A wolf strives through the woods around an isolated German village. Jakob the young local police officer is onto him, but scents something more in the darkness. What he finds is a man, it seems, wild eyed, of wiry build, in a dress. He carries a katana, a Samurai sword. When the Samurai invites Jakob to follow him on his crusade towards the village, it becomes Jakob’s mission to pursue the lunatic to end this wanton destruction. At the end of the night Jakob has experienced too much, is too far from whom he once was. Something hidden has been unleashed to meet the first rays of daylight. – imdb.com
Berlin International Film Festival 2014: DIALOGUE en Perspective (Nominated – Till Kleinert) Continue reading
Mother Küsters’ Trip to Heaven (German: Mutter Küsters’ Fahrt zum Himmel) is a 1975 German film written and directed by Rainer Werner Fassbinder. It stars Brigitte Mira, Ingrid Caven, Karlheinz Böhm and Margit Carstensen. The film was shot over 20 days between February and March of 1975 in Frankfurt am Main.
Emma Küsters (Mira), a working-class woman lives in Frankfurt with her son and daughter-in-law. While she is doing outreach work assembling electric plugs, Frau Küsters learns that her husband Hermann (a tire-factory worker for twenty years) has killed his supervisor and then committed suicide. It later becomes apparent that Mr. Küsters had become temporarily insane after hearing layoff announcements. Continue reading
From the Life of the Marionettes (German: Aus dem Leben der Marionetten) is a 1980 film directed by Ingmar Bergman. The film was produced in West Germany with a German language screenplay and soundtrack while Bergman was in “tax exile” from his native Sweden. It is filmed in black and white apart from two colour sequences at the beginning and end of the movie. It is set in Munich. The title is a quotation excerpted from a passage in The Adventures of Pinocchio by Carlo Collodi:
“Most unfortunately in the lives of the Marionettes there is always a BUT that spoils everything”.
Unlike Collodi’s story, however, Bergman’s is unremittingly bleak in tone. Continue reading
Das magische Band – West Germany 1959, 21 min.
Directed by: Ferdinand Khittl
Written by: Bodo Blüthner, Ferdinand Khittl, Ernst von Khuon
Cinematography by: Ronald Martini
Music by: Oskar Sala
Edited by: Irmgard Henrici
Cast: Margot Trooger, Ferdinand Khittl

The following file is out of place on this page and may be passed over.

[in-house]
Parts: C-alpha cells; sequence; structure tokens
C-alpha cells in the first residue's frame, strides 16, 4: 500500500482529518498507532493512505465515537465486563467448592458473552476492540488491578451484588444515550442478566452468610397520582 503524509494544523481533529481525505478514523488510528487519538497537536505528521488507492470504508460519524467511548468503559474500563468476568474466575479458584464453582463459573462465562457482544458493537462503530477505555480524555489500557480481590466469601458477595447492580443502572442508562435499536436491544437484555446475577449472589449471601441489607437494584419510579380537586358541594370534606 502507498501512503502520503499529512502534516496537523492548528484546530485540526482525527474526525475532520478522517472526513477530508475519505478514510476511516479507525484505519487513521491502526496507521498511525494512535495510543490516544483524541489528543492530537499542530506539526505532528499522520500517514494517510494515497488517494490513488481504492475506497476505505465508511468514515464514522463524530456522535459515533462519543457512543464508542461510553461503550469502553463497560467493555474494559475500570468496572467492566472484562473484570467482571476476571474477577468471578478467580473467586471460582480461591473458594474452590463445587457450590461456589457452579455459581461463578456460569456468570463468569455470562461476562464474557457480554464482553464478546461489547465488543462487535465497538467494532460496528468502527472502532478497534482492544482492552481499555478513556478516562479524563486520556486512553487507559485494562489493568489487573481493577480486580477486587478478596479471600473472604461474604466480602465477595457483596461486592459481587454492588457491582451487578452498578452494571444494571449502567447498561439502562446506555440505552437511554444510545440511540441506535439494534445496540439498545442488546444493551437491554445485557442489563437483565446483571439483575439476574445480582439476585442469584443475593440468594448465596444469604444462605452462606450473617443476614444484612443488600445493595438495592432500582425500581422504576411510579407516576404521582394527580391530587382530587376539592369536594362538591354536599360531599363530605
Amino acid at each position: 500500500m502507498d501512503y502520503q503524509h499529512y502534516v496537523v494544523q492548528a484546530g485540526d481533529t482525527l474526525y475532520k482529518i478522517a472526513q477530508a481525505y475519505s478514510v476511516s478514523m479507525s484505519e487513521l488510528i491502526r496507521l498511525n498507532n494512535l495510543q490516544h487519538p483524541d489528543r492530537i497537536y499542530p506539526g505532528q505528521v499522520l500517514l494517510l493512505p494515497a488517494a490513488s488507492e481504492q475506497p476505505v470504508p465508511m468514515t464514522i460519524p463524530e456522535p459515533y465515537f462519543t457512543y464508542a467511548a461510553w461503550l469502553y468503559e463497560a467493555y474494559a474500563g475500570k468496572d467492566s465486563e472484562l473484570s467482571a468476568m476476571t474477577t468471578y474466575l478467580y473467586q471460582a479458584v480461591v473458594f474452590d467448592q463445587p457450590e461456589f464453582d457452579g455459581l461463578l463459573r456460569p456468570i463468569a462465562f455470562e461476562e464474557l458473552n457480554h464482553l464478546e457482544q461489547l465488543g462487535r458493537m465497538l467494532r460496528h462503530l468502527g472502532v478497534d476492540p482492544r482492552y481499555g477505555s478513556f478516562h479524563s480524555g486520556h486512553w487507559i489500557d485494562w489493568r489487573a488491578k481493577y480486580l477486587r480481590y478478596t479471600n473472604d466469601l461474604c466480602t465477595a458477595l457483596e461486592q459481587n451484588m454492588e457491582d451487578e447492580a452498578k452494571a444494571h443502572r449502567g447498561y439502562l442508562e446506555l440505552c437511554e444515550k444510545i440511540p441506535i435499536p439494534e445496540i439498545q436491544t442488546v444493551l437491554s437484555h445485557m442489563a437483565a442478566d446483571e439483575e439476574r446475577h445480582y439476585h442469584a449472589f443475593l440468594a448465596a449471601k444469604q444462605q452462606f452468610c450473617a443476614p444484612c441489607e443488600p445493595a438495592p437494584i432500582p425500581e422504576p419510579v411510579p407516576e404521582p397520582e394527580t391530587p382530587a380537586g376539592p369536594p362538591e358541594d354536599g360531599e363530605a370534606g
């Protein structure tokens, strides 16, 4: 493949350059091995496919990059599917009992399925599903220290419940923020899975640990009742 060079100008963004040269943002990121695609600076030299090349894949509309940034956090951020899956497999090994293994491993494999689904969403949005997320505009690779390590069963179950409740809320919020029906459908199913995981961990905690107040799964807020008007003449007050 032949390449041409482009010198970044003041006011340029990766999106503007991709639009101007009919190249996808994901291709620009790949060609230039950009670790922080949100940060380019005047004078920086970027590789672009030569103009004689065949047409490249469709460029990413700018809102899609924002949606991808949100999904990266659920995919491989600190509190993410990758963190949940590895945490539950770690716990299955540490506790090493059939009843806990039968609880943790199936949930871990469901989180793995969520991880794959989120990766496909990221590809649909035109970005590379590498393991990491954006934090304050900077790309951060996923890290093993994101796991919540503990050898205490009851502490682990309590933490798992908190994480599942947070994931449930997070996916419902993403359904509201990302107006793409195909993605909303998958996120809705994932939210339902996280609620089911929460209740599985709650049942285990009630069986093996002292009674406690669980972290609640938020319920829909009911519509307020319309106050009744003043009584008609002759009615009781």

Produced by: Gesellschaft für bildende Filme, München
One of the 3 short films that came as an extra on Edition Filmmuseum 47: Die Parallelstrasse AKA The Parallel Street (Ferdinand Khittl, 1962).
An innovative documentary on magnetic tape & sound recording, sort of in the style of Charles and Ray Eames. Continue reading
The inhabitants of an institution in a remote country rebel against their keepers. Their acts of rebellion are by turns humorous, boring and alarming. An allegory on the problematic nature of fully liberating the human spirit, as both commendable and disturbing elements of our nature come forward. The film shows how justifiable revolt may be empowering, but may also turn to chaos and depravity. The allegory is developed in part by the fact that the film is cast entirely with dwarfs. Continue reading
“This film is a snapshot of the life of Fred Frith, an English-born multi-instrumentalist, composer, and improvisor. It finds him in Europe, Japan, and the US, working and playing with a variety of avant garde artists.
There is no narrative, or narrator. The images blend with his music, and visa versa, creating a narrative all their own. His performances, widely varied, reveal a light hearted intensity. In one scene, he uses his violin to ‘sing’ with seagulls and, in another, he conducts a quartet. Most of all, it shows him as a human being whose being is infused with music. It pours out of him in all its varied forms, and he welcomes it all. Continue reading
Junta is hated by the people in the village where she lives, especially by the women, who suspect her of being a witch. Only she can climb the nearby mountains to a cave high up, whence a mysterious blue light glows when the moon is full. Many young men of the village have died trying to follow her. She is driven out of town, and takes to living in the mountains. Eventually she shares the secret of the blue light with one man, and he betrays it. Continue reading